Zen Garden Coffee Table

Corner view

The Zen Garden Coffee Table is the first piece of furniture I’ve built in my adult life. The idea came to me fifteen years ago when I realized I would be on an endless search for the perfect coffee table for my apartment. Over time, my tastes changed, but the table remained just a thing of fantasy. A friend suggested I hire someone to make it for me, but I knew my limited knowledge of woodworking would only result in a dream half-fulfilled. I had to make it myself.

“Zen Garden Coffee Table”
Mahogany w/ poplar inlay


I took a furniture-making class at the Corcoran, in which I learned about the anatomy of trees, the beauty, dynamics and limitations of wood, and the different types of lumber. I also learned to use the shop tools safely and picked up some basics of joinery and carving.

I decided that the table’s zen garden must be cover-able to prevent “tampering” by resident quadrupeds (I think we can all agree that cat shit is not zen). I also wanted an area of black river stones to frame and balance the white sand. I also decided that the tabletop height must allow for two to four adults to dine while sitting on tatami mats. Finally, I wanted an Asian-inspired design that would also be modern and practical for everyday, western-style use.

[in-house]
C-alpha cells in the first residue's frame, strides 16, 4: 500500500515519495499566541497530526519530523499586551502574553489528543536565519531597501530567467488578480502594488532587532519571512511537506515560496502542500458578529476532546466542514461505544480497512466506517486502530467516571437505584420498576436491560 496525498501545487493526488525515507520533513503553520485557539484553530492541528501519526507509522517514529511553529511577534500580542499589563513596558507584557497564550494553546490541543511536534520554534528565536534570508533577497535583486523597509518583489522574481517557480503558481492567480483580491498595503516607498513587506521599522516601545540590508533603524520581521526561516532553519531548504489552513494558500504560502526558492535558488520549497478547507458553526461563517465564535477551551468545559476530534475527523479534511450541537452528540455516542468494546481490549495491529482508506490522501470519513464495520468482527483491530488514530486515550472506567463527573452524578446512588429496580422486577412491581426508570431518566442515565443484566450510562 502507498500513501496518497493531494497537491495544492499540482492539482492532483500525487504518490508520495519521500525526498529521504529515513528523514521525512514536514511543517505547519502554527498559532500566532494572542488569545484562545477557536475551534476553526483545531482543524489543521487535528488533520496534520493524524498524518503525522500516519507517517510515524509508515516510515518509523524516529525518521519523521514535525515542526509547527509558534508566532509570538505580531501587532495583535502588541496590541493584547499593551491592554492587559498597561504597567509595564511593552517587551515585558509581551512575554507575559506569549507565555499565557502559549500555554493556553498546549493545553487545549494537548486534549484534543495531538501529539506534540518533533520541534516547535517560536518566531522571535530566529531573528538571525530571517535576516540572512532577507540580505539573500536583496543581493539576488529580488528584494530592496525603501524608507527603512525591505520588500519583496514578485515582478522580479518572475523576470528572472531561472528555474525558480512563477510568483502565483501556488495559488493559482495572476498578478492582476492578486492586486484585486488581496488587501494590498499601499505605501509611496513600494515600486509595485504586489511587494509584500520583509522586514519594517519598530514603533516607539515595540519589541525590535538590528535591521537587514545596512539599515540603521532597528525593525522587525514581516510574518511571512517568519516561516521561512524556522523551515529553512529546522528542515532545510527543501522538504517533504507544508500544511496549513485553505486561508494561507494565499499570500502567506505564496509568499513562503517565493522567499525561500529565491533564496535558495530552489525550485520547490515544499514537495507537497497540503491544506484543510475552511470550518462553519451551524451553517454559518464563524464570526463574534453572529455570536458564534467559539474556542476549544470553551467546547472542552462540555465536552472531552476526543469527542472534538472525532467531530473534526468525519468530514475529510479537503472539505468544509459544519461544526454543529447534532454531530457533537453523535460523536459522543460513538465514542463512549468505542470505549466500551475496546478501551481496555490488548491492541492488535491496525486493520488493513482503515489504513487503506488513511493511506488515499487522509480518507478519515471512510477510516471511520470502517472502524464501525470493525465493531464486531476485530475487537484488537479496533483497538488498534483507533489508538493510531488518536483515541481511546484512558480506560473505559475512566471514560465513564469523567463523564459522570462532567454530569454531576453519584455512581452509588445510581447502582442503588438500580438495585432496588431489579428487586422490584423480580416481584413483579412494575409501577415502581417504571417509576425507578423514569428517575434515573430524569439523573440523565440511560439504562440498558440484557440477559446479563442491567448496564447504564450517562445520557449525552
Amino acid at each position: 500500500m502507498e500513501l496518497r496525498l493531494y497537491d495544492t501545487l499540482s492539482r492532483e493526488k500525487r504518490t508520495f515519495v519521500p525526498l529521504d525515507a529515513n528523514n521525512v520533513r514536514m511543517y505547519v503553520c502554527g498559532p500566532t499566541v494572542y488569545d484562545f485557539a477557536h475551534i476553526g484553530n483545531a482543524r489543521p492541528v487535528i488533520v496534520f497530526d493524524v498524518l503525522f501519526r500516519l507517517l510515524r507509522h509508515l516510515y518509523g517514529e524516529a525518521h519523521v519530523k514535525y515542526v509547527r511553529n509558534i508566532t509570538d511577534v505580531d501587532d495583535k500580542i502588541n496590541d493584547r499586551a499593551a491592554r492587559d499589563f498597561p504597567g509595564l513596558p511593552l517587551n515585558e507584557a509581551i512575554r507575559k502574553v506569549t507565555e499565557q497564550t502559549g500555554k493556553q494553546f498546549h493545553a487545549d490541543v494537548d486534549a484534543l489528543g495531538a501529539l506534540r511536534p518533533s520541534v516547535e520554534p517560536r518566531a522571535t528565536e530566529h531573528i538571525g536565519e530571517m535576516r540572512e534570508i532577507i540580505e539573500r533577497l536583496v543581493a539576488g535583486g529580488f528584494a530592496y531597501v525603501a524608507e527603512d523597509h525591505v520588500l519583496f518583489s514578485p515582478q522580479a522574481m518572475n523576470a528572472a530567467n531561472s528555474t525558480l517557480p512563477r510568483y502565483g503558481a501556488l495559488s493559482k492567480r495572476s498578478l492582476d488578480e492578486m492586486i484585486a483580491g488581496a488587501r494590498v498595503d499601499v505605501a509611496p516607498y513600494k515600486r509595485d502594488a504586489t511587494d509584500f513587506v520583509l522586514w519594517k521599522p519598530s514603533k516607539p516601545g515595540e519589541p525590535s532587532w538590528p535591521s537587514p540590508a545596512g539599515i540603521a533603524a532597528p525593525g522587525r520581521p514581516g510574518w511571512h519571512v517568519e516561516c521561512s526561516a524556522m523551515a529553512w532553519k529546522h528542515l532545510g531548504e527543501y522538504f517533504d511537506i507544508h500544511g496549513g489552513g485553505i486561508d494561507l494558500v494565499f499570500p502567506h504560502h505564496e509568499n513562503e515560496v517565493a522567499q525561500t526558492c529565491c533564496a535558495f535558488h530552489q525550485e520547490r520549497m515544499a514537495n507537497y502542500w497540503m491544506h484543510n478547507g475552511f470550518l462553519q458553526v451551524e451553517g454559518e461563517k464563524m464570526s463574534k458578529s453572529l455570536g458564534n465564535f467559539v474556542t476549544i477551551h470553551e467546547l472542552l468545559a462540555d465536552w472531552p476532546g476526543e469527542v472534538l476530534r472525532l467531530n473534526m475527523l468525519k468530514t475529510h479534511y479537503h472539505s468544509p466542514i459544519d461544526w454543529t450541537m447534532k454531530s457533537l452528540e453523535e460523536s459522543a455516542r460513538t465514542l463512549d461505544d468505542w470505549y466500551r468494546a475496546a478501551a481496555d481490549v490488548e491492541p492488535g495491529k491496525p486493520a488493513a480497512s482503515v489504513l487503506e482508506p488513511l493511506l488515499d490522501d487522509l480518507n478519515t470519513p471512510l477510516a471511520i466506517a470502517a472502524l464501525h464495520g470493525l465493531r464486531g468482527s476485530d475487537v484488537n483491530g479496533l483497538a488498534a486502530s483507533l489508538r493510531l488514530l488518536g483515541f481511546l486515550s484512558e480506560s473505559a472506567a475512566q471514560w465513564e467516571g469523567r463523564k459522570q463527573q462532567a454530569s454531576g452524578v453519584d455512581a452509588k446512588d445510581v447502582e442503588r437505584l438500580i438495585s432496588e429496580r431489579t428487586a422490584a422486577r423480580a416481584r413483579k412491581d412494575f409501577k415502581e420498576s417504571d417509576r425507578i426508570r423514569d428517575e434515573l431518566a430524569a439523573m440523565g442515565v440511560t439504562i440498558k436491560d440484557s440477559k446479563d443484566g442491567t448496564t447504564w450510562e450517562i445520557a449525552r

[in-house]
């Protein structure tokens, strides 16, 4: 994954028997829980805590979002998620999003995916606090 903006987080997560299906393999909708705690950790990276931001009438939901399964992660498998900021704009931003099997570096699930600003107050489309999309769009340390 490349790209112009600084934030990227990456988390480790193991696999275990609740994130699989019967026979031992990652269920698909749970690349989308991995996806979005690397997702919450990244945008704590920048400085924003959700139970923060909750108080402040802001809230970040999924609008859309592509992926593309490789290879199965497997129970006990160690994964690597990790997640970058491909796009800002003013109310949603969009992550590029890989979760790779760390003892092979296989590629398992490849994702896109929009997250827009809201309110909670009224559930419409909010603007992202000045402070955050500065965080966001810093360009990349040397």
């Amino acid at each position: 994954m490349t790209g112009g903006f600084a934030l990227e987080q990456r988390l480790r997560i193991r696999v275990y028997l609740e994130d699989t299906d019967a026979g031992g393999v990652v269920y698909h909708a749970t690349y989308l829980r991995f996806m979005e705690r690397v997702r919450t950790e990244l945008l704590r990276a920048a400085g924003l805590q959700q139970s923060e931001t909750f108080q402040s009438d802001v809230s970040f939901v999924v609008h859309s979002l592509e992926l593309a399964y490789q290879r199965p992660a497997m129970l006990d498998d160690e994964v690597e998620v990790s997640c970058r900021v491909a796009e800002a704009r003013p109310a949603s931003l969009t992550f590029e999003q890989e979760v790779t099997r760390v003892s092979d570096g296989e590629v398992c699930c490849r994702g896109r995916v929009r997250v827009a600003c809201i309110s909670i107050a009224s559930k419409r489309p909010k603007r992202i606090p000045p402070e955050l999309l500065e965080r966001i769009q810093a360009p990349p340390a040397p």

I started with a new set of sketches based on my requirements, consulting my professor as I made revisions. Then I moved on to a full-sized styrofoam and cardboard model, testing my rough measurements and scale, and making an epic mess in the living room. I soon moved my design into Google Sketchup, where I was able to break the table into smaller and smaller components, while figuring out how to join them all together.

After joining everything up, I painstakingly sanded and finished everything, following my teacher’s tenet: Elimination of all evidence of process.


With a beginner’s knowledge of woodcraft, measuring and joinery caused me the most concern. Also, I realized it’s very useful to know what parts to sand before joining, as this prevents a lot of hard work later.


I’m quite pleased with the Zen Garden Coffee Table. I consider it to be a prototype, and would happily make one for someone else. I’ve been bitten by the bug now, and I’m giving serious thought to the other furniture ideas I’ve had.

See also: Production Diary – Zen Garden Coffee Table on Google Photos.